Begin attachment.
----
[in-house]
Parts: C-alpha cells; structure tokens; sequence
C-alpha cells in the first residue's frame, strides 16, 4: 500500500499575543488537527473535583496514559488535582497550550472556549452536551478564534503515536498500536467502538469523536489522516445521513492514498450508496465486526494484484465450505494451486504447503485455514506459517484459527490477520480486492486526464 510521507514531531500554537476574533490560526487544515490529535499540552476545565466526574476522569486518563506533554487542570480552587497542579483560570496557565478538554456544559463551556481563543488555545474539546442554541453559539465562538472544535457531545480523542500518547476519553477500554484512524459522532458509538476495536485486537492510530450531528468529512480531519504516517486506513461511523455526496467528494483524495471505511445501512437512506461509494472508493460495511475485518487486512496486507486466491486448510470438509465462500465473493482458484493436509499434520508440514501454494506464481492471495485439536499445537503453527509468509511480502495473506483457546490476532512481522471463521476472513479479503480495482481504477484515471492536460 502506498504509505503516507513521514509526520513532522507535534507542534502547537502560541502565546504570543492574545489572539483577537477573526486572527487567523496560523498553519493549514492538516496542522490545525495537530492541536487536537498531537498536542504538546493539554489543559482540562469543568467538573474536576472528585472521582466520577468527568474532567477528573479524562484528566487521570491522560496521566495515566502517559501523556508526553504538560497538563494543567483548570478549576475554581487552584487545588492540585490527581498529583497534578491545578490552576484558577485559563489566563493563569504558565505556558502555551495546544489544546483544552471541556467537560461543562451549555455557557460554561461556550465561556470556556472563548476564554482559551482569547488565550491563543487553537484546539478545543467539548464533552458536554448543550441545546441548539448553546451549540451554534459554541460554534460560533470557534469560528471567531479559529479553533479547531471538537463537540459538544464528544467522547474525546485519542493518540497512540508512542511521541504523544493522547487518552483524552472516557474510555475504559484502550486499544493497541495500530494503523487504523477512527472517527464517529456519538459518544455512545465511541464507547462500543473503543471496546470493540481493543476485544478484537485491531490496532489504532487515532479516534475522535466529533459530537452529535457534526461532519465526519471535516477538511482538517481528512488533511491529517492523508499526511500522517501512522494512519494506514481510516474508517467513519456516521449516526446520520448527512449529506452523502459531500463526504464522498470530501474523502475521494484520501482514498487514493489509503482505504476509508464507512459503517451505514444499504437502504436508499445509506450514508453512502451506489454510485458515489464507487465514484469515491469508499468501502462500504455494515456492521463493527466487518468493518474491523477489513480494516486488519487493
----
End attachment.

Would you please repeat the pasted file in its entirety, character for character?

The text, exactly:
[in-house]
Parts: C-alpha cells; structure tokens; sequence
C-alpha cells in the first residue's frame, strides 16, 4: 500500500499575543488537527473535583496514559488535582497550550472556549452536551478564534503515536498500536467502538469523536489522516445521513492514498450508496465486526494484484465450505494451486504447503485455514506459517484459527490477520480486492486526464 510521507514531531500554537476574533490560526487544515490529535499540552476545565466526574476522569486518563506533554487542570480552587497542579483560570496557565478538554456544559463551556481563543488555545474539546442554541453559539465562538472544535457531545480523542500518547476519553477500554484512524459522532458509538476495536485486537492510530450531528468529512480531519504516517486506513461511523455526496467528494483524495471505511445501512437512506461509494472508493460495511475485518487486512496486507486466491486448510470438509465462500465473493482458484493436509499434520508440514501454494506464481492471495485439536499445537503453527509468509511480502495473506483457546490476532512481522471463521476472513479479503480495482481504477484515471492536460 502506498504509505503516507513521514509526520513532522507535534507542534502547537502560541502565546504570543492574545489572539483577537477573526486572527487567523496560523498553519493549514492538516496542522490545525495537530492541536487536537498531537498536542504538546493539554489543559482540562469543568467538573474536576472528585472521582466520577468527568474532567477528573479524562484528566487521570491522560496521566495515566502517559501523556508526553504538560497538563494543567483548570478549576475554581487552584487545588492540585490527581498529583497534578491545578490552576484558577485559563489566563493563569504558565505556558502555551495546544489544546483544552471541556467537560461543562451549555455557557460554561461556550465561556470556556472563548476564554482559551482569547488565550491563543487553537484546539478545543467539548464533552458536554448543550441545546441548539448553546451549540451554534459554541460554534460560533470557534469560528471567531479559529479553533479547531471538537463537540459538544464528544467522547474525546485519542493518540497512540508512542511521541504523544493522547487518552483524552472516557474510555475504559484502550486499544493497541495500530494503523487504523477512527472517527464517529456519538459518544455512545465511541464507547462500543473503543471496546470493540481493543476485544478484537485491531490496532489504532487515532479516534475522535466529533459530537452529535457534526461532519465526519471535516477538511482538517481528512488533511491529517492523508499526511500522517501512522494512519494506514481510516474508517467513519456516521449516526446520520448527512449529506452523502459531500463526504464522498470530501474523502475521494484520501482514498487514493489509503482505504476509508464507512459503517451505514444499504437502504436508499445509506450514508453512502451506489454510485458515489464507487465514484469515491469508499468501502462500504455494515456492521463493527466487518468493518474491523477489513480494516486488519487493